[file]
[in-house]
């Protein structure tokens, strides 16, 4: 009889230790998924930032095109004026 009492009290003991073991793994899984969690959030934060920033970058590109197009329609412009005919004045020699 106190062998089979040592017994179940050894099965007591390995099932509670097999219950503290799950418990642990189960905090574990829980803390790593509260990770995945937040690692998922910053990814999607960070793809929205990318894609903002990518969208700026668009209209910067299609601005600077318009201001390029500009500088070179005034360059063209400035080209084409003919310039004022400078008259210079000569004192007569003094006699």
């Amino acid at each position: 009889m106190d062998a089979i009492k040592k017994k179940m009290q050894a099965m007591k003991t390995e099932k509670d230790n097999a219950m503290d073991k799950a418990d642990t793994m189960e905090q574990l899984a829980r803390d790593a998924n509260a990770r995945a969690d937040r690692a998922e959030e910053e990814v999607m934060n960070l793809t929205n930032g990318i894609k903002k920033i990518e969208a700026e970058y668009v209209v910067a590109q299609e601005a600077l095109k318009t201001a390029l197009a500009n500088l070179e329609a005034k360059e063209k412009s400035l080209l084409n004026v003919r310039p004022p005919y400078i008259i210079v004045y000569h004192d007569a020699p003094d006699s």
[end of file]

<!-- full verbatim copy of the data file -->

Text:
[in-house]
């Protein structure tokens, strides 16, 4: 009889230790998924930032095109004026 009492009290003991073991793994899984969690959030934060920033970058590109197009329609412009005919004045020699 106190062998089979040592017994179940050894099965007591390995099932509670097999219950503290799950418990642990189960905090574990829980803390790593509260990770995945937040690692998922910053990814999607960070793809929205990318894609903002990518969208700026668009209209910067299609601005600077318009201001390029500009500088070179005034360059063209400035080209084409003919310039004022400078008259210079000569004192007569003094006699």
């Amino acid at each position: 009889m106190d062998a089979i009492k040592k017994k179940m009290q050894a099965m007591k003991t390995e099932k509670d230790n097999a219950m503290d073991k799950a418990d642990t793994m189960e905090q574990l899984a829980r803390d790593a998924n509260a990770r995945a969690d937040r690692a998922e959030e910053e990814v999607m934060n960070l793809t929205n930032g990318i894609k903002k920033i990518e969208a700026e970058y668009v209209v910067a590109q299609e601005a600077l095109k318009t201001a390029l197009a500009n500088l070179e329609a005034k360059e063209k412009s400035l080209l084409n004026v003919r310039p004022p005919y400078i008259i210079v004045y000569h004192d007569a020699p003094d006699s």